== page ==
The identification and characterization of vacuolar transport mechanisms require isolating purified tonoplast vesicles or intact vacuoles (Lin et al., 1977). An array of experimental tools can then be used to study transport across the membranes, such as radiolabeled molecules (citrate), pH-dependent fluorescent dyes such as acridine orange or quinacrine (Stadelmann and Kinzel, 1972). An acidic-inside can be generated in isolated tonoplast vesicles or intact vacuoles through the activation of the V-type H+-ATPase or the H+-pyrophosphate with Mg–ATP or Mg–PPi and the use of inhibitors (bafilomycin A) or protonophores (gramicidin) to alter the pH gradient. For example, the addition of bafilomycin A inhibits the V-ATPase activity while gramicidin permeabilize the membrane to protons, thus abolishing the DpH across the membrane without affecting the pump hydrolytic activity. Tonoplast vesicles of juice sacs were isolated and purified from acidic cultivars and their acidless counterparts. 14C-citrate uptake of acidless pomelo vesicles was about 20% higher than that of acid pomelo, eliminating the possibility that the difference in fruit acidity between these two cultivars was due to citrate transport into the vacuole (Canel et al., 1995). The uptake was enhanced by ATP (Figure 4) (Echeverria et al., 1997). Generation of a pH gradient was investigated in tonoplast vesicles of acid (Citrus aurantifolia) and acidless lime. As expected, it was induced by Mg–ATP, while bafilomycin and nitrate inhibited ATP hydrolysis and abolished the pH-gradient formation (Figure 4) (Brune et al., 2002). Sweet lime tonoplast vesicles appeared to generate a DpH four times faster than those of acid lime, but they had higher H+ leakage following H+-ATPase inhibition by EDTA than the acid lime, possibly representing their limited in-vivo capacity for H+ retention. The lemon vacuolar H+-ATPase was purified and characterized by Taiz’s group (Müller et al., 1996; Müller et al., 1997; Müller et al., 1999; Müller and Taiz, 2002). They revealed that, in fact, two tonoplast-bound ATPase activities exist, a nitrate-sensitive V-type ATPase that is partially inhibited by vanadate, and a vanadate-sensitive ATPase that is partially inhibited by nitrate (Müller and Taiz, 2002). These results should be taken with caution because of the possible cross-contamination of the tonoplast vesicles with other membrane vesicles. Nitrate inhibition seemed to be dependent on the time of tonoplast vesicle preparation; for the same phenological stage, inhibition peaked during the spring and was minimal during the autumn–winter, suggesting an environmental effect resulting in seasonal changes in membrane lipid composition (Müller et al., 1999). Moreover, the H+/ATP coupling ratio varied between 1 to 2 as the DpH increased, displaying a pH-dependent slippage, where the hydrolytic activity and the H+ transport are partially uncoupled. Further, the fruit V-ATPase reconstituted into artificial proteoliposomes showed a steeper pH gradient than the corresponding reconstituted epicotyl enzyme (Müller et al., 1997). Overall, the following characteristics seem to allow lemon fruit V-ATPase to generate a steep pH gradient: (i) variable coupling, (ii) low pH-dependent slip rate, (iii) low proton permeability of the membrane, (iv) lower H+/ATP stoichiometry, and (v) improved coupling by citrate, the major accumulated organic acid, which also enhance the enzyme’s ability to generate a pH gradient. The pyrophosphatase activity in acid lime fruit was much lower than that of H+-ATPase, suggesting the latter as the major mechanism for proton influx (Echeverria et al., 1997). Tonoplast vesicles isolated from juice cells of ‘Valencia’ oranges (Citrus sinensis L.) displayed similar V-type ATPase and V-PPiase activities, although a steady-state was reached faster with ATP as substrate. At a DpH of 3 units, V-PPiase synthesized PPi in the presence of Pi, indicating that mature orange juice cells acted as a source of PPi, providing a mechanism for recovery of stored energy in the form of the pH gradient across the vacuole during later stages of development and postharvest storage (Marsh et al., 2000). In summary, in light of the possible presence of an additional tonoplastic H+ transport mechanism, P-ATPase, vacuolar proton homeostasis and transport across the tonoplast require further biochemical research.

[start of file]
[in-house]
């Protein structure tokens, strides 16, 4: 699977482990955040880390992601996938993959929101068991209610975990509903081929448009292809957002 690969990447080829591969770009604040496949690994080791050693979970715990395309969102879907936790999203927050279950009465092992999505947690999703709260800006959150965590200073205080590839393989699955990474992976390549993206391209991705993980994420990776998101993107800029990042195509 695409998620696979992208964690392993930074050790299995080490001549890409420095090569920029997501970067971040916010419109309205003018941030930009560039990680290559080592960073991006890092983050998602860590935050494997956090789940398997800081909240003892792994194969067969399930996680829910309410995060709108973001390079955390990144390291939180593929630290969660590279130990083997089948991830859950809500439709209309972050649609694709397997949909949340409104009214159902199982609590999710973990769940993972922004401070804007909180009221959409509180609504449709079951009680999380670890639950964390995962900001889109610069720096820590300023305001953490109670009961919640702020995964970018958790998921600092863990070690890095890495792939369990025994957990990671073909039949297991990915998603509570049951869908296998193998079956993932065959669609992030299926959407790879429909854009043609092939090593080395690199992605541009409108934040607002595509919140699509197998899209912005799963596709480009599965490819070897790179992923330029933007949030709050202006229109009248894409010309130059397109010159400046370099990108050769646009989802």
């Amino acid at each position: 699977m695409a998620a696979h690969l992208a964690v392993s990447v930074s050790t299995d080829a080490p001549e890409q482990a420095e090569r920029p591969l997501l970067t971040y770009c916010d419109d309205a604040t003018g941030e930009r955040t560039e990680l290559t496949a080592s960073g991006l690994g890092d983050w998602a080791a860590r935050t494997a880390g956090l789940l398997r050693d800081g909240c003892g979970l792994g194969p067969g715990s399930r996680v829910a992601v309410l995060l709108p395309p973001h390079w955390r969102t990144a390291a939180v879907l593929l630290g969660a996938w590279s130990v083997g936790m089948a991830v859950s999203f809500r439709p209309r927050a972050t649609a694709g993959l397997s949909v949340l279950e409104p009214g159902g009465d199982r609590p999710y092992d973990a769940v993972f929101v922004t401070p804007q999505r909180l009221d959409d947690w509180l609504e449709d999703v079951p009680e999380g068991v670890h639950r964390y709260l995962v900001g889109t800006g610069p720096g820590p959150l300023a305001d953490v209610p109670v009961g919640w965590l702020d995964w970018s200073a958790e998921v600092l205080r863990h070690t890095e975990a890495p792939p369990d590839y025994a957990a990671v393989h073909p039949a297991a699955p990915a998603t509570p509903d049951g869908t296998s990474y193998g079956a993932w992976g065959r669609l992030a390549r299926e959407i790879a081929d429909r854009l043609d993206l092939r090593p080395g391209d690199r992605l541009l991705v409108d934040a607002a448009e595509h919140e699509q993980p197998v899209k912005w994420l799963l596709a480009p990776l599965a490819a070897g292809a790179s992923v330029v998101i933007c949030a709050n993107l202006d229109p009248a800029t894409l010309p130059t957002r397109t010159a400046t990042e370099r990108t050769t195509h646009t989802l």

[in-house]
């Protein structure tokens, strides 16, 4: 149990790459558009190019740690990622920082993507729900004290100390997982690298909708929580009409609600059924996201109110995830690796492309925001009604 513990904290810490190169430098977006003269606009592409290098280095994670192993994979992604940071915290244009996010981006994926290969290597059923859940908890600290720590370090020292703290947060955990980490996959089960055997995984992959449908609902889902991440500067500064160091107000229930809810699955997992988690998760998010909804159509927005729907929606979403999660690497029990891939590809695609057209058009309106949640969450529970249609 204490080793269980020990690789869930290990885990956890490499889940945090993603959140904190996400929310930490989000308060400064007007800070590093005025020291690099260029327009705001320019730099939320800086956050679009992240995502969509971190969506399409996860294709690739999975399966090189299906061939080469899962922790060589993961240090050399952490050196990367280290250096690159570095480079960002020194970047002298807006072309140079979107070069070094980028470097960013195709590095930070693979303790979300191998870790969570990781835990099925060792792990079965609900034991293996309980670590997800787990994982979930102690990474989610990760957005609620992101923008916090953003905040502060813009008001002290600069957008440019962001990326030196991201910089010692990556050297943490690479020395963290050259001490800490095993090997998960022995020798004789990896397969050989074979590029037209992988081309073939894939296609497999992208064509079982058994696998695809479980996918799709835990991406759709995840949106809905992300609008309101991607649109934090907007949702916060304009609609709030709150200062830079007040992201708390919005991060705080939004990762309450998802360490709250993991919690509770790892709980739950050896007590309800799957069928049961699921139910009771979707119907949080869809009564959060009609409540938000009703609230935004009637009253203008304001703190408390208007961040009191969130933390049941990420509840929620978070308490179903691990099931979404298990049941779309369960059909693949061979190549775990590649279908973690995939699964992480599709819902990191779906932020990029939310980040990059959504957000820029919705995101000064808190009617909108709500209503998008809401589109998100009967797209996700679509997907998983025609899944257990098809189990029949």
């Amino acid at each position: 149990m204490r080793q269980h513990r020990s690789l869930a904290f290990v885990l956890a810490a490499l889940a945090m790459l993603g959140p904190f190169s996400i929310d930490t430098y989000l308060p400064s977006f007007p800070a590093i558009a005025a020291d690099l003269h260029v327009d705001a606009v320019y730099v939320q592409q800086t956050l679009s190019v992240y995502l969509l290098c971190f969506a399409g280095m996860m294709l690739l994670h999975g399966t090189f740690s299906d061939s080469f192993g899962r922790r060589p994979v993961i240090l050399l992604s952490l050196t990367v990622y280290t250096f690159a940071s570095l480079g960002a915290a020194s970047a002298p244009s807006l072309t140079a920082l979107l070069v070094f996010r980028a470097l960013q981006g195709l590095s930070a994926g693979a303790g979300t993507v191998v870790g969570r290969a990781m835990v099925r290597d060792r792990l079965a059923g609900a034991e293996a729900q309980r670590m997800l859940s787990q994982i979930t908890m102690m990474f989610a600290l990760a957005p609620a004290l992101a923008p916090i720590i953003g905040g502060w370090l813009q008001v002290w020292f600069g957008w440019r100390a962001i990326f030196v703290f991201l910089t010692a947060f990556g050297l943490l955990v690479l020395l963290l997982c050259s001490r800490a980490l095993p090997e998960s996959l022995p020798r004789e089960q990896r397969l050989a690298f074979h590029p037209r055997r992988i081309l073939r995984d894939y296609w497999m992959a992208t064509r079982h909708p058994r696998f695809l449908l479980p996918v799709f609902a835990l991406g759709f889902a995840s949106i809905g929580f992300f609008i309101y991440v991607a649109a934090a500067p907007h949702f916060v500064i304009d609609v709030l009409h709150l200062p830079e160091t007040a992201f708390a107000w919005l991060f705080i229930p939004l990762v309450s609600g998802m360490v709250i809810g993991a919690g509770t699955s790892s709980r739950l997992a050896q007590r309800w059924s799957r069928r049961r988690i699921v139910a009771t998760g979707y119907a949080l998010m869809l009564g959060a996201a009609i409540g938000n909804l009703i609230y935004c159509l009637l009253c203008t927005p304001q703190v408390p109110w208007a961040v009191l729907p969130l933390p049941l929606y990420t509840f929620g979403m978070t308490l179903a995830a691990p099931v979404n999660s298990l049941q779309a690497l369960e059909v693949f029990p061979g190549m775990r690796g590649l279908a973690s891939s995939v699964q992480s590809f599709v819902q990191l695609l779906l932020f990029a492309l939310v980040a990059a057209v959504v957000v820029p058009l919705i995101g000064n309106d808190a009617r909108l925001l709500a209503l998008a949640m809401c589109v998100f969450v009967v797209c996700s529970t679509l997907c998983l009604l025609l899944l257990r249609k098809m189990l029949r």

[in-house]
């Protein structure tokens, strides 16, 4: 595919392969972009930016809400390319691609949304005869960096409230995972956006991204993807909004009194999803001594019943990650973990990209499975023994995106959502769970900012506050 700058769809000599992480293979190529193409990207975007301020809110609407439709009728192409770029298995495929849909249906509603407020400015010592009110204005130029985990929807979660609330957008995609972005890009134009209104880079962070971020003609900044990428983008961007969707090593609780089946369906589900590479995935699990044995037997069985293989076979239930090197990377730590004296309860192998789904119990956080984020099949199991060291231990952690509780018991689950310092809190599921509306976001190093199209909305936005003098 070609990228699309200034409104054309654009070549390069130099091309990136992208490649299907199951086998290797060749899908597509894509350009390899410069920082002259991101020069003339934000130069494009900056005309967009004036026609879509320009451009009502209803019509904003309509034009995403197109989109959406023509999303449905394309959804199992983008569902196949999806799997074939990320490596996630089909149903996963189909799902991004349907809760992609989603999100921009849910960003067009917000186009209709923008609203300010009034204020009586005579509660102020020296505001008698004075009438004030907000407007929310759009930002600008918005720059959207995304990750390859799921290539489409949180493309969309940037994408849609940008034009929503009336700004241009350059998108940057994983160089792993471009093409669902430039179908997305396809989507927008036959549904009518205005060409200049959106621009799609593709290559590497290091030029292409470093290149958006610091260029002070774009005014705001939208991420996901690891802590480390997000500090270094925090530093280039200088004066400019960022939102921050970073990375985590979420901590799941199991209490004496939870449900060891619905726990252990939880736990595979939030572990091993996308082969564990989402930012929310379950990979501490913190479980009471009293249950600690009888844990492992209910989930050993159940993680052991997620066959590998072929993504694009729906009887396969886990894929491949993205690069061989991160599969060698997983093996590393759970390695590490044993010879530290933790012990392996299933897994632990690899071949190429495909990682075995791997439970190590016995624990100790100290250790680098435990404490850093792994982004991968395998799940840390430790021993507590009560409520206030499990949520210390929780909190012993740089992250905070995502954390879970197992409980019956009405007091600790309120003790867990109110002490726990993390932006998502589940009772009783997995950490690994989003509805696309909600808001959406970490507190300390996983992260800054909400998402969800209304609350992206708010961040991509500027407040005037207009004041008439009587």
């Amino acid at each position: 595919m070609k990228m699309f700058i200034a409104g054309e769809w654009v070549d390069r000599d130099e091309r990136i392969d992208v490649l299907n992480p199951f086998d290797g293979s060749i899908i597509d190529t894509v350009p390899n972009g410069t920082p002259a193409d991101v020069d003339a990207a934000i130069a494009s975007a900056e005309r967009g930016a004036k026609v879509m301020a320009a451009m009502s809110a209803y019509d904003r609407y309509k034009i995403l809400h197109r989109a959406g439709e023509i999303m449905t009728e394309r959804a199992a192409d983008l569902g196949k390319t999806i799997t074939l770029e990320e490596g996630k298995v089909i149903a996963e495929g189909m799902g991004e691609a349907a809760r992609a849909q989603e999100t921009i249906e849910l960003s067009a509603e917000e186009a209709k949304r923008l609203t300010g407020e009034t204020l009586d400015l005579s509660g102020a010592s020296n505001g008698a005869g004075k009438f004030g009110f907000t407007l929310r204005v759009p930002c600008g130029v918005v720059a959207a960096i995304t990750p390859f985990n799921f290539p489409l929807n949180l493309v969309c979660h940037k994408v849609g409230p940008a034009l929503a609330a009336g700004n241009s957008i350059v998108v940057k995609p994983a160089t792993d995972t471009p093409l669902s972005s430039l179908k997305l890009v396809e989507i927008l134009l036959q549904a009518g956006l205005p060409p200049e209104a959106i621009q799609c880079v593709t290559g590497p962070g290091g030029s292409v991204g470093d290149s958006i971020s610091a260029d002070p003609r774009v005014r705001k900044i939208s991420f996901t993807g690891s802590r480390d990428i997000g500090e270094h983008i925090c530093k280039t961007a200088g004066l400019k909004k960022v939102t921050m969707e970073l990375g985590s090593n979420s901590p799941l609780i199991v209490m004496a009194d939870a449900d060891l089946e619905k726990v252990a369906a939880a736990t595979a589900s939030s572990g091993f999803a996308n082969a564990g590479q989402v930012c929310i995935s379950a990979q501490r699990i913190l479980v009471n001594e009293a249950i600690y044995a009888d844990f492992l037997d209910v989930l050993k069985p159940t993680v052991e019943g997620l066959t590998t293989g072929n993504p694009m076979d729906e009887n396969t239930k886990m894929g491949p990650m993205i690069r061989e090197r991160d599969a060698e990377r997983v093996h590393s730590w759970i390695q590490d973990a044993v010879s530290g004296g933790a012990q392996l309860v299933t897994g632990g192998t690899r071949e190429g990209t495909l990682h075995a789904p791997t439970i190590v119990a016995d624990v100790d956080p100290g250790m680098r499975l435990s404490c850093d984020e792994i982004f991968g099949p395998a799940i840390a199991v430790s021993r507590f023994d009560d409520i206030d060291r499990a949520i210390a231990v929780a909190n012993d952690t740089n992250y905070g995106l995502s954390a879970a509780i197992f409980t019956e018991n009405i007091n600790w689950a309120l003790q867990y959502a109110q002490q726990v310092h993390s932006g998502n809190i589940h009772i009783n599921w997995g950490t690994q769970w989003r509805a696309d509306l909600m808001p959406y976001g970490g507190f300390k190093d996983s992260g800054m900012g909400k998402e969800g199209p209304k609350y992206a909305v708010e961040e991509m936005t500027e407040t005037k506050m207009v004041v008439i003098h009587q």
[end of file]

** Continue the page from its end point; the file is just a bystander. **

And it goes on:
A vacuolar citrate/H+ symporter, CsCit1 (Figure 4), homologous to the Arabidopsis decarboxylate transporter, was characterized in orange fruit; its mRNA and protein levels coincided with the acid-decline stage, suggesting its role in citrate efflux (Shimada et al., 2006). Yeast cells expressing the CsCit1 displayed electroneutral coupled citrate–H+ cotransport with a stoichiometry of 1citrate/2H+.

Amino Acid Homeostasis in Citrus Fruit

Amino acids have been studied in citrus fruit in relation to the nutritional value of the juice provided the motivation, mostly for early workers, to analyze the levels of free amino acids and their patterns of accumulation during fruit development and storage (reviewed in Sinclair, 1984). The exposure of fruit to stress on-the-tree and cold or heat treatments during storage was associated with the accumulation of several amino acids. Glycolysis and the tricarboxylic acid cycle are metabolically associated to amino acid metabolism (Figure 4), its relation to citrate decline and the induction of a γ-aminobutyric acid (GABA) shunt during the second half of fruit development. Moreover, the possible relationships between amino acid accumulation and Huanglongbing (HLB) resistance/tolerance mechanisms have been recently investigated (Killiny and Hijaz, 2016; Killiny et al., 2018; Setamou et al., 2017; Yao et al., 2019).